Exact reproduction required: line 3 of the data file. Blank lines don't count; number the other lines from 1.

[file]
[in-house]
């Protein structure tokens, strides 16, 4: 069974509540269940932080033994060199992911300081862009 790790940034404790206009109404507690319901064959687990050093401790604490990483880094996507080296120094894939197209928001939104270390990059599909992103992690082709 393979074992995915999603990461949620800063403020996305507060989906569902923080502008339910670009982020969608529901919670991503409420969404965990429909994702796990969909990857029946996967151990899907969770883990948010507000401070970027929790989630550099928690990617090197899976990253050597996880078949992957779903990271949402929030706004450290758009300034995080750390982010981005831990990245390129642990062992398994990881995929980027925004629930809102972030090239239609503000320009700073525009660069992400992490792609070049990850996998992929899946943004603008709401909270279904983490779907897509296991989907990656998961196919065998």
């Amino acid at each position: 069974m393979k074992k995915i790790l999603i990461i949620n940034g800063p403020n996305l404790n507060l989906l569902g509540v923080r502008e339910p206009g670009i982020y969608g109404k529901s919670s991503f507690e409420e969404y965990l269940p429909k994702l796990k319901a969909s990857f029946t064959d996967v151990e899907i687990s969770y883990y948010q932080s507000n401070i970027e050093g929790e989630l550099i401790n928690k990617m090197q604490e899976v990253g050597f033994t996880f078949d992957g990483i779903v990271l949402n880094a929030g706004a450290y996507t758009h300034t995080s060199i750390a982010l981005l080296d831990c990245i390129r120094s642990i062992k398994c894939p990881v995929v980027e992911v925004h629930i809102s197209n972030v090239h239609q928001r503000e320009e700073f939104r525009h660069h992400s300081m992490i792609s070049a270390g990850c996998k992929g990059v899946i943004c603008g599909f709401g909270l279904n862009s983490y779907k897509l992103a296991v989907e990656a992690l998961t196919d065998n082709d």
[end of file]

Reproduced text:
């Amino acid at each position: 069974m393979k074992k995915i790790l999603i990461i949620n940034g800063p403020n996305l404790n507060l989906l569902g509540v923080r502008e339910p206009g670009i982020y969608g109404k529901s919670s991503f507690e409420e969404y965990l269940p429909k994702l796990k319901a969909s990857f029946t064959d996967v151990e899907i687990s969770y883990y948010q932080s507000n401070i970027e050093g929790e989630l550099i401790n928690k990617m090197q604490e899976v990253g050597f033994t996880f078949d992957g990483i779903v990271l949402n880094a929030g706004a450290y996507t758009h300034t995080s060199i750390a982010l981005l080296d831990c990245i390129r120094s642990i062992k398994c894939p990881v995929v980027e992911v925004h629930i809102s197209n972030v090239h239609q928001r503000e320009e700073f939104r525009h660069h992400s300081m992490i792609s070049a270390g990850c996998k992929g990059v899946i943004c603008g599909f709401g909270l279904n862009s983490y779907k897509l992103a296991v989907e990656a992690l998961t196919d065998n082709d």